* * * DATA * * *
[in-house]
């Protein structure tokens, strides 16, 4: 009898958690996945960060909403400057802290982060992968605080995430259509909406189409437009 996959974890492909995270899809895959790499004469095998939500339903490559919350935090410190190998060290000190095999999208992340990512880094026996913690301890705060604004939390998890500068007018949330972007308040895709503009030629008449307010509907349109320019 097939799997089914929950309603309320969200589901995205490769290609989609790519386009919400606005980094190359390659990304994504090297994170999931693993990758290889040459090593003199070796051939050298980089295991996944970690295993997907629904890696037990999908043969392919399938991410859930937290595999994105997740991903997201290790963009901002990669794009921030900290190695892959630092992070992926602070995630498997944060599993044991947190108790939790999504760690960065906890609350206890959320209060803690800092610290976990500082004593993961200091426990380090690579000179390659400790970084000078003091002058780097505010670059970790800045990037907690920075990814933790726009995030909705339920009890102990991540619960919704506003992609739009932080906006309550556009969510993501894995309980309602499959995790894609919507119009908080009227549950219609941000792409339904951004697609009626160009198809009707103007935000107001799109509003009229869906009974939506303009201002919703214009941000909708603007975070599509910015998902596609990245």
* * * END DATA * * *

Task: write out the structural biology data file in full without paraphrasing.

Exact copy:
[in-house]
């Protein structure tokens, strides 16, 4: 009898958690996945960060909403400057802290982060992968605080995430259509909406189409437009 996959974890492909995270899809895959790499004469095998939500339903490559919350935090410190190998060290000190095999999208992340990512880094026996913690301890705060604004939390998890500068007018949330972007308040895709503009030629008449307010509907349109320019 097939799997089914929950309603309320969200589901995205490769290609989609790519386009919400606005980094190359390659990304994504090297994170999931693993990758290889040459090593003199070796051939050298980089295991996944970690295993997907629904890696037990999908043969392919399938991410859930937290595999994105997740991903997201290790963009901002990669794009921030900290190695892959630092992070992926602070995630498997944060599993044991947190108790939790999504760690960065906890609350206890959320209060803690800092610290976990500082004593993961200091426990380090690579000179390659400790970084000078003091002058780097505010670059970790800045990037907690920075990814933790726009995030909705339920009890102990991540619960919704506003992609739009932080906006309550556009969510993501894995309980309602499959995790894609919507119009908080009227549950219609941000792409339904951004697609009626160009198809009707103007935000107001799109509003009229869906009974939506303009201002919703214009941000909708603007975070599509910015998902596609990245």